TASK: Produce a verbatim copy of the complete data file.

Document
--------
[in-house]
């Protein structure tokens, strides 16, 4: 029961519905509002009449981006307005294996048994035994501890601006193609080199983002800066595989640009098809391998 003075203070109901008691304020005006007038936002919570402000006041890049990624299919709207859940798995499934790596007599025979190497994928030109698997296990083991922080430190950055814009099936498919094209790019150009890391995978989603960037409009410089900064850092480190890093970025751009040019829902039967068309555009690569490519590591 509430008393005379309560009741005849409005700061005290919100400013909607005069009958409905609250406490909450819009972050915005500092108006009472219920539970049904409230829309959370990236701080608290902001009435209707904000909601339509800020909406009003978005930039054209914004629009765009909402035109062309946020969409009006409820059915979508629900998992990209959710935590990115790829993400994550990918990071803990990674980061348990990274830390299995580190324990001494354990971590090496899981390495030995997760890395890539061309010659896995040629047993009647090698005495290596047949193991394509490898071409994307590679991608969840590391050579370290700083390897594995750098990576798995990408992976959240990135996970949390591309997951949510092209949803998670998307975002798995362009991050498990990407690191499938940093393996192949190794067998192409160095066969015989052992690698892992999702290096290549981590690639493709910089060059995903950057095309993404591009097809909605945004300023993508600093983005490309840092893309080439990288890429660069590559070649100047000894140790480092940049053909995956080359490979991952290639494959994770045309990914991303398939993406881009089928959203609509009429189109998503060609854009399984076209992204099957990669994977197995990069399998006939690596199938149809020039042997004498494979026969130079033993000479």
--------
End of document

[in-house]
């Protein structure tokens, strides 16, 4: 029961519905509002009449981006307005294996048994035994501890601006193609080199983002800066595989640009098809391998 003075203070109901008691304020005006007038936002919570402000006041890049990624299919709207859940798995499934790596007599025979190497994928030109698997296990083991922080430190950055814009099936498919094209790019150009890391995978989603960037409009410089900064850092480190890093970025751009040019829902039967068309555009690569490519590591 509430008393005379309560009741005849409005700061005290919100400013909607005069009958409905609250406490909450819009972050915005500092108006009472219920539970049904409230829309959370990236701080608290902001009435209707904000909601339509800020909406009003978005930039054209914004629009765009909402035109062309946020969409009006409820059915979508629900998992990209959710935590990115790829993400994550990918990071803990990674980061348990990274830390299995580190324990001494354990971590090496899981390495030995997760890395890539061309010659896995040629047993009647090698005495290596047949193991394509490898071409994307590679991608969840590391050579370290700083390897594995750098990576798995990408992976959240990135996970949390591309997951949510092209949803998670998307975002798995362009991050498990990407690191499938940093393996192949190794067998192409160095066969015989052992690698892992999702290096290549981590690639493709910089060059995903950057095309993404591009097809909605945004300023993508600093983005490309840092893309080439990288890429660069590559070649100047000894140790480092940049053909995956080359490979991952290639494959994770045309990914991303398939993406881009089928959203609509009429189109998503060609854009399984076209992204099957990669994977197995990069399998006939690596199938149809020039042997004498494979026969130079033993000479």